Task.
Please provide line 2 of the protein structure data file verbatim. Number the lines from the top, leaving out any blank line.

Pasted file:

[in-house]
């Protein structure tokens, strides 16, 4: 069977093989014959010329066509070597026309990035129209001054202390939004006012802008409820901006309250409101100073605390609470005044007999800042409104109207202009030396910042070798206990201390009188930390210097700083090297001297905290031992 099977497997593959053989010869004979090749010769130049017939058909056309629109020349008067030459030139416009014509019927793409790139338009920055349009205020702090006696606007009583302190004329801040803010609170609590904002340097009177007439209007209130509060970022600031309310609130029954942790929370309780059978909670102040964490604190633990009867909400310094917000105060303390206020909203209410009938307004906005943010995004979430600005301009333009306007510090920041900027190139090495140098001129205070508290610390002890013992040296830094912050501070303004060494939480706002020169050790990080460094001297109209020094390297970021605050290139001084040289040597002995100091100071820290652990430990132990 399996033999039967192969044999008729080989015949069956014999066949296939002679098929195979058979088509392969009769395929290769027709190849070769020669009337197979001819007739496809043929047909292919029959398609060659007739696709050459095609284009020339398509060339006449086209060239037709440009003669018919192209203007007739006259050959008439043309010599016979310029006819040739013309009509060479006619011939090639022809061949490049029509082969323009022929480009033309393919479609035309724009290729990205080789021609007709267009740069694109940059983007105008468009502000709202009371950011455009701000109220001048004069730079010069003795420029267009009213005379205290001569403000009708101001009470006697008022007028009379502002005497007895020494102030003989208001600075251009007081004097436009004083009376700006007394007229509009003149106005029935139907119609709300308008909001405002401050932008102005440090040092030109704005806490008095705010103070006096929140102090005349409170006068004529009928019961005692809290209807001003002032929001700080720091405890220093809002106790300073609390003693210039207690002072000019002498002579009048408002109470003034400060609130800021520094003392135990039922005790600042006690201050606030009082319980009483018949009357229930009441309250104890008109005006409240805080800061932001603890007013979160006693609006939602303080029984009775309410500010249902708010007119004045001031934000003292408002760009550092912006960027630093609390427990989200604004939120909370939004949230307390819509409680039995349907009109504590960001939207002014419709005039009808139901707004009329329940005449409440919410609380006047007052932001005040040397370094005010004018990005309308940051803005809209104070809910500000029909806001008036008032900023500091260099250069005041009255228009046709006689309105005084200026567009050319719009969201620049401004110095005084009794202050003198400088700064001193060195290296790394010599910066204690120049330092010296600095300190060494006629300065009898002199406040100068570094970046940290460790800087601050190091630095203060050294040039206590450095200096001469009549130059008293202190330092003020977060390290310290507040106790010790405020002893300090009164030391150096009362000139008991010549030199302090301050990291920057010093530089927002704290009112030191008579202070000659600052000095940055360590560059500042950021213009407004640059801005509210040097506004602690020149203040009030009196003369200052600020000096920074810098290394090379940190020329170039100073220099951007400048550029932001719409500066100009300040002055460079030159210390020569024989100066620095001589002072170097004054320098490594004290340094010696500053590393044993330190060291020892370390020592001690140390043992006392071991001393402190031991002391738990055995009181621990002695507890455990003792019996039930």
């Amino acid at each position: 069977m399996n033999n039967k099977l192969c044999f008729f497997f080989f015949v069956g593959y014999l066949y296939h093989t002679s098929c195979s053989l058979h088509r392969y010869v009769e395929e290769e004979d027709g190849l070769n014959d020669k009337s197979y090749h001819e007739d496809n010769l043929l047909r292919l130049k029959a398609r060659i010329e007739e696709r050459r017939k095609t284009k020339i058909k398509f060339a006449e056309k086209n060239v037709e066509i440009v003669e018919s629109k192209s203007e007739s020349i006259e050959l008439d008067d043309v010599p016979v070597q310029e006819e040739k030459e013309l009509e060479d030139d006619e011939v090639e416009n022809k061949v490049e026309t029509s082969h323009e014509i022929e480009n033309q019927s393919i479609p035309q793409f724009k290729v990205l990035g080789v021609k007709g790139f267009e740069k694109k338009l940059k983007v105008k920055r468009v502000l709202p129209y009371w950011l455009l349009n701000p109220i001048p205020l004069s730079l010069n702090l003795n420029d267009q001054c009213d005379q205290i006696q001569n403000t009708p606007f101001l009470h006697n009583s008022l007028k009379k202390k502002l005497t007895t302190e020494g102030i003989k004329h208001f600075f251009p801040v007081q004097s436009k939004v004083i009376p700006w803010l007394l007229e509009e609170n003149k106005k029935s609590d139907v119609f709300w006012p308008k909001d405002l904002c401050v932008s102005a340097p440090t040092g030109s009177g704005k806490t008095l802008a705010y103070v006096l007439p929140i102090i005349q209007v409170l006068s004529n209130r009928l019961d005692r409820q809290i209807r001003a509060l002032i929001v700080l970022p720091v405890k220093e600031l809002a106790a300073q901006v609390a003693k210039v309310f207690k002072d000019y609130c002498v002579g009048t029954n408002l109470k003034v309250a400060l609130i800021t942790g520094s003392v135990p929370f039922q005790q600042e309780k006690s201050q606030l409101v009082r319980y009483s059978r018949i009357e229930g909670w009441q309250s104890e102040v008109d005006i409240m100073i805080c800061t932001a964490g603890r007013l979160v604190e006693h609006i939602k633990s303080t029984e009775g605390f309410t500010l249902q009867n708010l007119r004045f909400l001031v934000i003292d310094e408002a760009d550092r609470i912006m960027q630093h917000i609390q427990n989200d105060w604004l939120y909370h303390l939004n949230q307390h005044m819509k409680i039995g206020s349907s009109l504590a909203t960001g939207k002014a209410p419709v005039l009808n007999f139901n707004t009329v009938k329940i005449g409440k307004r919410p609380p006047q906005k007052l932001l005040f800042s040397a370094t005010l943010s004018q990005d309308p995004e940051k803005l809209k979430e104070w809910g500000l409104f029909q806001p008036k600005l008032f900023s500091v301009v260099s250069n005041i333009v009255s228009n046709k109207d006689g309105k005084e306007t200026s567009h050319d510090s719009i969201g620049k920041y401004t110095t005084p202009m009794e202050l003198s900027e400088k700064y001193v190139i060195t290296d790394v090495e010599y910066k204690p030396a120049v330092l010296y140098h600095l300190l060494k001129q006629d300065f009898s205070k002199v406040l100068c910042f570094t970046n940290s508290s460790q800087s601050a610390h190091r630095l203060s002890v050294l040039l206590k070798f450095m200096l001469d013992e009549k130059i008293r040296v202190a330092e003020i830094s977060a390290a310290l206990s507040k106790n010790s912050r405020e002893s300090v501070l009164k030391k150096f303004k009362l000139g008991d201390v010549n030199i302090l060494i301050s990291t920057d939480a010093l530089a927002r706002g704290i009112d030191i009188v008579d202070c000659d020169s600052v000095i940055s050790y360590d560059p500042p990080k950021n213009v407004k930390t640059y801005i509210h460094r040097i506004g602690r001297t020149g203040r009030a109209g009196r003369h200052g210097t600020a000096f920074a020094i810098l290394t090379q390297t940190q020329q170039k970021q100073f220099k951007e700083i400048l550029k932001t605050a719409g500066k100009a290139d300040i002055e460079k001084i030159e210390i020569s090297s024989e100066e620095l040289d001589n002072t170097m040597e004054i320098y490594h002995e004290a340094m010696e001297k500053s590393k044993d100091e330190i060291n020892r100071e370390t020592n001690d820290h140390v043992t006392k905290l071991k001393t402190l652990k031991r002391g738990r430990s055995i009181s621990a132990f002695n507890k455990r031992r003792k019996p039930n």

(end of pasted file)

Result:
């Protein structure tokens, strides 16, 4: 069977093989014959010329066509070597026309990035129209001054202390939004006012802008409820901006309250409101100073605390609470005044007999800042409104109207202009030396910042070798206990201390009188930390210097700083090297001297905290031992 099977497997593959053989010869004979090749010769130049017939058909056309629109020349008067030459030139416009014509019927793409790139338009920055349009205020702090006696606007009583302190004329801040803010609170609590904002340097009177007439209007209130509060970022600031309310609130029954942790929370309780059978909670102040964490604190633990009867909400310094917000105060303390206020909203209410009938307004906005943010995004979430600005301009333009306007510090920041900027190139090495140098001129205070508290610390002890013992040296830094912050501070303004060494939480706002020169050790990080460094001297109209020094390297970021605050290139001084040289040597002995100091100071820290652990430990132990 399996033999039967192969044999008729080989015949069956014999066949296939002679098929195979058979088509392969009769395929290769027709190849070769020669009337197979001819007739496809043929047909292919029959398609060659007739696709050459095609284009020339398509060339006449086209060239037709440009003669018919192209203007007739006259050959008439043309010599016979310029006819040739013309009509060479006619011939090639022809061949490049029509082969323009022929480009033309393919479609035309724009290729990205080789021609007709267009740069694109940059983007105008468009502000709202009371950011455009701000109220001048004069730079010069003795420029267009009213005379205290001569403000009708101001009470006697008022007028009379502002005497007895020494102030003989208001600075251009007081004097436009004083009376700006007394007229509009003149106005029935139907119609709300308008909001405002401050932008102005440090040092030109704005806490008095705010103070006096929140102090005349409170006068004529009928019961005692809290209807001003002032929001700080720091405890220093809002106790300073609390003693210039207690002072000019002498002579009048408002109470003034400060609130800021520094003392135990039922005790600042006690201050606030009082319980009483018949009357229930009441309250104890008109005006409240805080800061932001603890007013979160006693609006939602303080029984009775309410500010249902708010007119004045001031934000003292408002760009550092912006960027630093609390427990989200604004939120909370939004949230307390819509409680039995349907009109504590960001939207002014419709005039009808139901707004009329329940005449409440919410609380006047007052932001005040040397370094005010004018990005309308940051803005809209104070809910500000029909806001008036008032900023500091260099250069005041009255228009046709006689309105005084200026567009050319719009969201620049401004110095005084009794202050003198400088700064001193060195290296790394010599910066204690120049330092010296600095300190060494006629300065009898002199406040100068570094970046940290460790800087601050190091630095203060050294040039206590450095200096001469009549130059008293202190330092003020977060390290310290507040106790010790405020002893300090009164030391150096009362000139008991010549030199302090301050990291920057010093530089927002704290009112030191008579202070000659600052000095940055360590560059500042950021213009407004640059801005509210040097506004602690020149203040009030009196003369200052600020000096920074810098290394090379940190020329170039100073220099951007400048550029932001719409500066100009300040002055460079030159210390020569024989100066620095001589002072170097004054320098490594004290340094010696500053590393044993330190060291020892370390020592001690140390043992006392071991001393402190031991002391738990055995009181621990002695507890455990003792019996039930």